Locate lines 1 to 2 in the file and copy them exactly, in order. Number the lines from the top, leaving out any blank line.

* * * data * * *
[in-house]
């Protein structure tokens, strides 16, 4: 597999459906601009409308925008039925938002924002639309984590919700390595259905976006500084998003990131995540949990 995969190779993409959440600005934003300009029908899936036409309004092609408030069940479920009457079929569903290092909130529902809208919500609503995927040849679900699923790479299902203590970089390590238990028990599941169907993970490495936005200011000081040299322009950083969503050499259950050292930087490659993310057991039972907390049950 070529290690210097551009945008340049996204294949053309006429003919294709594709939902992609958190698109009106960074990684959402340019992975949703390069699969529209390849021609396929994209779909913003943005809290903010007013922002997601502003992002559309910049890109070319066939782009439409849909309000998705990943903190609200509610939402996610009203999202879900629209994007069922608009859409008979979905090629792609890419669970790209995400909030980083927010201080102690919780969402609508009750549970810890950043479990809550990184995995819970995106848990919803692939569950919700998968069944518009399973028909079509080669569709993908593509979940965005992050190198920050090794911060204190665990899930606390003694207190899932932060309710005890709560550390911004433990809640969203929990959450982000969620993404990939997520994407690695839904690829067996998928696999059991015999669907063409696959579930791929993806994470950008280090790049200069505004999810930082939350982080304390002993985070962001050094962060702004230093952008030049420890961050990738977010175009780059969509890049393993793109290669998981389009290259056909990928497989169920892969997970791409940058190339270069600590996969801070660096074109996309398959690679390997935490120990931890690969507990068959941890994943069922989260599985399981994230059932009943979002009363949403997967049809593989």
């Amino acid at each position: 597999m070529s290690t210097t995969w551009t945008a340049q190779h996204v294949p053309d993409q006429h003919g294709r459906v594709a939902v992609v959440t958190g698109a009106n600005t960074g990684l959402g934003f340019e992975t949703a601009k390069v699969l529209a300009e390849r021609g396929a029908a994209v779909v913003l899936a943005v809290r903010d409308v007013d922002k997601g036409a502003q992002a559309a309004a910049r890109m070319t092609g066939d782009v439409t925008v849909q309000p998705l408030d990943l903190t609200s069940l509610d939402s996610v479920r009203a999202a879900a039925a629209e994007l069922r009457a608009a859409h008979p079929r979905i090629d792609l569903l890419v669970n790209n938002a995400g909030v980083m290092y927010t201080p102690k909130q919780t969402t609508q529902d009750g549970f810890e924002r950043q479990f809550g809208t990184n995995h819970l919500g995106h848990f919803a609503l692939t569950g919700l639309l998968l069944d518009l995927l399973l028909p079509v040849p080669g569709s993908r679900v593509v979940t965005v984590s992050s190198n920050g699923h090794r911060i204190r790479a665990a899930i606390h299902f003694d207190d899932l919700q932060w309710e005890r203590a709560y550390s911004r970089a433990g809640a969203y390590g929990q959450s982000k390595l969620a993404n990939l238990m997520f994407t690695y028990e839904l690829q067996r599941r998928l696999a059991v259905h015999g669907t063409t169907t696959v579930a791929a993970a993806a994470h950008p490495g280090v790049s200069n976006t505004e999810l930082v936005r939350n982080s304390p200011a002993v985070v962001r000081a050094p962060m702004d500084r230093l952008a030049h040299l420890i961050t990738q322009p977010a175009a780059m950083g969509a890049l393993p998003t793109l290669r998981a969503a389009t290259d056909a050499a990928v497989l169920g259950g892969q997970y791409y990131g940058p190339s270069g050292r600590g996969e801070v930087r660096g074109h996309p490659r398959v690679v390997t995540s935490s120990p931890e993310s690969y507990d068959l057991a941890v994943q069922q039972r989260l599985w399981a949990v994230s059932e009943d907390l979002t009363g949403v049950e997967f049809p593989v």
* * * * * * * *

[in-house]
């Protein structure tokens, strides 16, 4: 597999459906601009409308925008039925938002924002639309984590919700390595259905976006500084998003990131995540949990 995969190779993409959440600005934003300009029908899936036409309004092609408030069940479920009457079929569903290092909130529902809208919500609503995927040849679900699923790479299902203590970089390590238990028990599941169907993970490495936005200011000081040299322009950083969503050499259950050292930087490659993310057991039972907390049950 070529290690210097551009945008340049996204294949053309006429003919294709594709939902992609958190698109009106960074990684959402340019992975949703390069699969529209390849021609396929994209779909913003943005809290903010007013922002997601502003992002559309910049890109070319066939782009439409849909309000998705990943903190609200509610939402996610009203999202879900629209994007069922608009859409008979979905090629792609890419669970790209995400909030980083927010201080102690919780969402609508009750549970810890950043479990809550990184995995819970995106848990919803692939569950919700998968069944518009399973028909079509080669569709993908593509979940965005992050190198920050090794911060204190665990899930606390003694207190899932932060309710005890709560550390911004433990809640969203929990959450982000969620993404990939997520994407690695839904690829067996998928696999059991015999669907063409696959579930791929993806994470950008280090790049200069505004999810930082939350982080304390002993985070962001050094962060702004230093952008030049420890961050990738977010175009780059969509890049393993793109290669998981389009290259056909990928497989169920892969997970791409940058190339270069600590996969801070660096074109996309398959690679390997935490120990931890690969507990068959941890994943069922989260599985399981994230059932009943979002009363949403997967049809593989």